Rocking the Baroque – Johann Sebastian Bach

Johann Sebastian Bach (1685-1750) in a portrait by Elias Gottlob Haussmann (1746)

Johann Sebastian Bach (1685-1750) in a portrait by Elias Gottlob Haussmann (1746)

On July 28, 1750, one of the most important and productive composers of the Baroque period, Johann Sebastian Bach died. Bach‘s abilities as an organist were highly respected throughout Europe during his lifetime, although he was not widely recognised as a great composer until a revival of interest and performances of his music in the first half of the 19th century.

The Youngest of Eight Children

The works of Johann Sebastian Bach are considered the utmost expression of polyphony. He is probably the only composer ever to make full use of the possibilities of art available in his time. Bach was born on March 21, 1685, in Eisenach, Germany, in a Lutheran family of at least seven generations of musicians, cantors, organists, town whistlers, members of court or clavichord/harpsichord and lute makers. As the youngest of eight children, Bach received violin lessons from his father. He also had a beautiful voice and sang in the church choir. At age ten after the death of his parents, Johann Sebastian moved to the city of Ohrdruf, Germany, to live with his brother, Johann Christoph, who was the organist at St. Michael’s Church. From him Johann Sebastian received his first instruction on keyboard instruments. At the latest here his interest for music and instruments must have developed. Bach also learned to play the organ in Ohrdruf and gained a deeper understanding of the construction and mechanics of the instrument – probably from 1697 onwards through the many repairs to the organ of the Michaeliskirche, in which his brother Christoph also participated.

Organist in Arnstadt

After the unexpected loss of their “free tables” at the Ohrdruf lyceum, 14-year-old Bach and his classmate Erdmann decided to continue their school education at the particular school of the Michaeliskloster in Lüneburg. The academic level at the particular school in Lüneburg was higher than at the Ohrdrufer Lyceum. In addition, the pupils got to know the basis of the courtly tradition through the neighbourhood of the knight’s school. After graduation in 1703 Bach was hired as an organist in a church in Arnstad, Germany, which gave him time to practice on his favorite instrument and to develop his talent. He got into trouble on several occasions, once for fighting with a fellow musician and once for being caught entertaining a “strange maiden” in the balcony while he was practicing the organ. Some months later Bach upset his employer by a prolonged absence from Arnstadt: having obtained a leave permission for four weeks he had been absent for around four months in 1705–1706 to visit the organist and composer Dieterich Buxtehude in the northern city of Lübeck. The visit to Buxtehude involved a 450-kilometre  journey each way, reportedly on foot.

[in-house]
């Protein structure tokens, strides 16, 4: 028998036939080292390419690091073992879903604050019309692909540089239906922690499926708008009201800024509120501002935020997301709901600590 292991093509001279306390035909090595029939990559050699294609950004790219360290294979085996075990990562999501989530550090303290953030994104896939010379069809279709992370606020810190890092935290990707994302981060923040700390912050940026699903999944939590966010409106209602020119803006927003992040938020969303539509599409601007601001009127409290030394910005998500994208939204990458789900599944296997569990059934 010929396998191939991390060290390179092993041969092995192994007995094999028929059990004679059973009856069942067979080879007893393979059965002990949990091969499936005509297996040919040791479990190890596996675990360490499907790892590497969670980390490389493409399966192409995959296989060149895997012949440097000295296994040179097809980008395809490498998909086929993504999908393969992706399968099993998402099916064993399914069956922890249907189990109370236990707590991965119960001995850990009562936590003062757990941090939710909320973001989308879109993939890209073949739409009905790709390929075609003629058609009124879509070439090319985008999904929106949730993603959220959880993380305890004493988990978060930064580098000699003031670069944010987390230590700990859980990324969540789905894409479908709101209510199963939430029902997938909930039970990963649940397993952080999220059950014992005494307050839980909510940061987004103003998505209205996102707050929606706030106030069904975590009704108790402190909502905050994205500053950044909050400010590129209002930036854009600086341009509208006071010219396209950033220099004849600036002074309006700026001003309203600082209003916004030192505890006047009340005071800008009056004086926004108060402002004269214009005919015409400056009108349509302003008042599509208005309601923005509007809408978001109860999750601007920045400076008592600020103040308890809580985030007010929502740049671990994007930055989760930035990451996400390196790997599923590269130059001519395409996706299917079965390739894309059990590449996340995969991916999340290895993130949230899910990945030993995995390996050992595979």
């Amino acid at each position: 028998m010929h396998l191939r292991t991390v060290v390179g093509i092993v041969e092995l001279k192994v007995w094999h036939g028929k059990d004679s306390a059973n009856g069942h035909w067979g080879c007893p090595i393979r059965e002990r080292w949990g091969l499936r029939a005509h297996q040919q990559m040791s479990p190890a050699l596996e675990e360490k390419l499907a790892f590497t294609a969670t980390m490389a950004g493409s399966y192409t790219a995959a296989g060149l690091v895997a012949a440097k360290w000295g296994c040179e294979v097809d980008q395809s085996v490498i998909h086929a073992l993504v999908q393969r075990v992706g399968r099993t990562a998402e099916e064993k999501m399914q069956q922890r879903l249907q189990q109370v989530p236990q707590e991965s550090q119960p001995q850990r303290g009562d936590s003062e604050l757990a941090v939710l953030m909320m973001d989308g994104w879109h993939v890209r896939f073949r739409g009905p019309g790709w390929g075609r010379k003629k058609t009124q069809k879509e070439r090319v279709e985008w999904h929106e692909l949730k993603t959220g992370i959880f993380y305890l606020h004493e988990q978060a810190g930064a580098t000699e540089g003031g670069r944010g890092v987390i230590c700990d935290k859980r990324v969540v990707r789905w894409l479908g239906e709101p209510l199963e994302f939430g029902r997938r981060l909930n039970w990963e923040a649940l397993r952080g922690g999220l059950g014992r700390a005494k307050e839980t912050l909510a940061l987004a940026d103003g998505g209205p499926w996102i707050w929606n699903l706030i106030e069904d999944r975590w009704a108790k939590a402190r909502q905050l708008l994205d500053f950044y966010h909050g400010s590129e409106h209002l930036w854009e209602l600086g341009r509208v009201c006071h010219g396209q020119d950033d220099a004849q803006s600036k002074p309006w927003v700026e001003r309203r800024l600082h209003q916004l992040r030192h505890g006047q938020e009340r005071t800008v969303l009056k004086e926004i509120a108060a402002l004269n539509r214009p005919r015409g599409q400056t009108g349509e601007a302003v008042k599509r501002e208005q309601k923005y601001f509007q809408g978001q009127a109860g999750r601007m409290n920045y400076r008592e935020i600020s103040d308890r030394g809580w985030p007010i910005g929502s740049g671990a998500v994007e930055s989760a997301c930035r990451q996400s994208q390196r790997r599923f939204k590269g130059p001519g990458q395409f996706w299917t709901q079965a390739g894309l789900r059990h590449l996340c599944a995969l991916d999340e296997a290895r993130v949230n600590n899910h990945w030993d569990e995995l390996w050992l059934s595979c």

Court Organist in Weimar

After his marriage with his cousin Maria Barbara Bach, he started a new position as court organist to Duke Wilhelm Ernst in Weimar in 1708. The years 1708 to 1710 saw an enormous output of original organ music by Bach. His reputation at the time, however, came mainly from his organ playing, not his compositions. Crown Prince Frederick of Sweden, who heard Bach play in 1714, was so astonished that he took a diamond ring from his finger and gave it to the organist. Bach’s time in Weimar was the start of a sustained period of composing keyboard and orchestral works. He attained the proficiency and confidence to extend the prevailing structures and to include influences from abroad. He learned to write dramatic openings and employ the dynamic motor rhythms and harmonic schemes found in the music of Italians such as Vivaldi, Corelli, and Torelli. Bach absorbed these stylistic aspects in part by transcribing Vivaldi’s string and wind concertos for harpsichord and organ; many of these transcribed works are still regularly performed.